DHCP rogue servers

Only authorized servers can issue ip addresses to clients in AD, and only DCs and member servers can be authorized in an AD environment. But how can then DHCP rogue servers (Stand-alone servers that are running the DHCP server service) co-exist with authorized servers?

Prevent rogue DHCP servers on your network by authorizing DHCP servers in AD DS

"Although it is not recommended, you can use a stand-alone server as a DHCP server as long as it is not on a subnet with any authorized DHCP servers. When a stand-alone DHCP server detects an authorized server on the same subnet, it automatically stops leasing IP addresses to DHCP clients."

But what if a rogue server is installed on Subnet A, which has a DHCP relay agent, which means that it can relay DHCP messages between the DHCP server on Subnet A and DHCP clients on Subnet B.
Subnet B consists of an AD environment, with authorized DHCP servers.

So can the rogue server on Subnet A issue addresses to (AD) DHCP clients on Subnet B?
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    cruwlcruwl Member Posts: 341 ■■□□□□□□□□
    So your asking if subnet B had a Rogue DHCP Relay that relayed Requests to a rogue DHCP Server on Subnet A? Would a client on subnet B get a DHCP address from the rogue DHCP server on subnet A?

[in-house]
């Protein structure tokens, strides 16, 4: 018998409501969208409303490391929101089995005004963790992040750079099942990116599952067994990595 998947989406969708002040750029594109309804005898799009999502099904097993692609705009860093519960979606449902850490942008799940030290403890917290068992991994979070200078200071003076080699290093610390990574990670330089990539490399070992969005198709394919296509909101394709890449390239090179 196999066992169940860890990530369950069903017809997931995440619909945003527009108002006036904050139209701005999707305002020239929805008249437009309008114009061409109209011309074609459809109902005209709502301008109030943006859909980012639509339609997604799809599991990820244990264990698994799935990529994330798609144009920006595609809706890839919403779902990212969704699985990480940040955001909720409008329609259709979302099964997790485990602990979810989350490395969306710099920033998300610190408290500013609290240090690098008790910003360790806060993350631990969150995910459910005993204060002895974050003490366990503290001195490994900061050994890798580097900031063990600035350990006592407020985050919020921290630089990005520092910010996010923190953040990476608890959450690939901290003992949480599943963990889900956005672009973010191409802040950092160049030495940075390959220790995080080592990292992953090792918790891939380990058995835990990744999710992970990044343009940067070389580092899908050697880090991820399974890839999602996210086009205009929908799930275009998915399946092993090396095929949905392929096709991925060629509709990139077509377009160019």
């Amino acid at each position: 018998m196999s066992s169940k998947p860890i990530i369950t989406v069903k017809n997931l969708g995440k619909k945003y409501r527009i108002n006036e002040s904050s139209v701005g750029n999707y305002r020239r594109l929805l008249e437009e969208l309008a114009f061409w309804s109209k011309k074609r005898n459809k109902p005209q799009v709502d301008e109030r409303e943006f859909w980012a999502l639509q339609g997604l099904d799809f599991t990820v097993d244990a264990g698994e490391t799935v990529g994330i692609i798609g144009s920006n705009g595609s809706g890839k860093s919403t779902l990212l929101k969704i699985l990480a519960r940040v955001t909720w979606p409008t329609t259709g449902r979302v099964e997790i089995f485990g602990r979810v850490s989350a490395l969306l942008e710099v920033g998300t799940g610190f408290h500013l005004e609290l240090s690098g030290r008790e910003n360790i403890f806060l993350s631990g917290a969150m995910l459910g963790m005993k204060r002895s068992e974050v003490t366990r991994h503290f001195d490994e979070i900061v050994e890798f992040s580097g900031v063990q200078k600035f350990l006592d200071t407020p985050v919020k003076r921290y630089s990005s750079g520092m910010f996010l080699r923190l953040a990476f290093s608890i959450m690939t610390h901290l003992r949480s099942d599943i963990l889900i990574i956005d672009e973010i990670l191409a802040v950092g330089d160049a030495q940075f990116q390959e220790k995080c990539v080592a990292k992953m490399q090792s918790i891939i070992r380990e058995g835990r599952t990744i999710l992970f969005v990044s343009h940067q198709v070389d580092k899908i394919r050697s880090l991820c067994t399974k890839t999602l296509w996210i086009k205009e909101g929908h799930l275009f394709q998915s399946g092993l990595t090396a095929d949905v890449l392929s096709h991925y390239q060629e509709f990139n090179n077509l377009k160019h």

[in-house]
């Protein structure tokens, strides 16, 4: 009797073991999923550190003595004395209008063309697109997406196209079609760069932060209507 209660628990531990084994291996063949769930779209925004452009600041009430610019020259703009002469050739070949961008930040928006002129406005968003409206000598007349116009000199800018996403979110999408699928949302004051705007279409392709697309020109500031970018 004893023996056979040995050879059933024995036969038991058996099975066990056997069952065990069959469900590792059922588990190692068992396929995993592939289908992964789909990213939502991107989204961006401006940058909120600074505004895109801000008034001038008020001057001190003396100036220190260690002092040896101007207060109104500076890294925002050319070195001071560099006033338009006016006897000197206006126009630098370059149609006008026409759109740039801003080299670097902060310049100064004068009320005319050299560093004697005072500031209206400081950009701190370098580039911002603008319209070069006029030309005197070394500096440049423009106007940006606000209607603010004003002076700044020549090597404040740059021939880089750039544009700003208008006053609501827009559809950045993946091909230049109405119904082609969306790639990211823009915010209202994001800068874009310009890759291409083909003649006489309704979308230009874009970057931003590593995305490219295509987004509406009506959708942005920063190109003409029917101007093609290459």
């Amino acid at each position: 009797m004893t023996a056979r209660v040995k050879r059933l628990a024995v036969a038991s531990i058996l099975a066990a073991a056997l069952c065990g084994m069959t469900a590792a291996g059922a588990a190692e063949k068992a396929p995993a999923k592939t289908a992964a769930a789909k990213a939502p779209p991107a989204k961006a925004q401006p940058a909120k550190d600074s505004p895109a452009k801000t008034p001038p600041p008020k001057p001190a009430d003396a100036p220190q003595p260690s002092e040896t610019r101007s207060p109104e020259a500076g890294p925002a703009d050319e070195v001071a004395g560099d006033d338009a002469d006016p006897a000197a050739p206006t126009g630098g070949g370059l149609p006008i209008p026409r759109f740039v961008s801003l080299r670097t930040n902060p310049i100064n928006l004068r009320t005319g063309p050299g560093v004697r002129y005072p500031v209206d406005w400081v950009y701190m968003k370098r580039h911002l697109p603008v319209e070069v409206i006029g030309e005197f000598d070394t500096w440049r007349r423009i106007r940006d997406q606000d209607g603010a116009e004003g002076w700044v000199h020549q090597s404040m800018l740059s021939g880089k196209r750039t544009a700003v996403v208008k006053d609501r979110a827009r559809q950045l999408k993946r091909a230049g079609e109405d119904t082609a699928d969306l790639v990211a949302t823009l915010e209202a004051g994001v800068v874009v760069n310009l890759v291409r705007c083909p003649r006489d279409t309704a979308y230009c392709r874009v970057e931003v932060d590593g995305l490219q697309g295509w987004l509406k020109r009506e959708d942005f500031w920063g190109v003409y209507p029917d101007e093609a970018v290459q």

Clients generally take the first response they get from a DHCP Request broadcast. If the Rogue relay and rogue DHCP server answer faster then they DHCP on the local subnet then yea I would think the client would use the rogue one.

    We had something like this happen that was a pain to track down. Randomly one day users started geting a 192.168 address, we used a 10. address. Ended up some one plugged in a linksys router and it started answering DHCP requests with 192.168 address. Had to track the wireless signal until we found the room it was in and turn it off.
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    ptilsenptilsen Member Posts: 2,835 ■■■■■■■■■■
    AD-authorized DHCP servers cannot independently prevent non-domain-joined servers from operating DHCP servers. Authorization only prevents rogue servers from being installed on domain-joined servers.

    If a rogue DHCP server is installed on a subnet that normally uses a relay agent, you can expect that most clients* will get a response from the rogue server faster. Protecting against it on a managed switch is the only method I'm aware of that can stop a rogue DHCP server.

    *That is, clients who are fewer switch hops away will likely receive an answer faster. Clients further away may still get assignments from the rogue server faster depending on the speed of the DHCP relay. Outside of relay, I would expect the server the closest in switch hops to generally "win" the IP assignment "battle."
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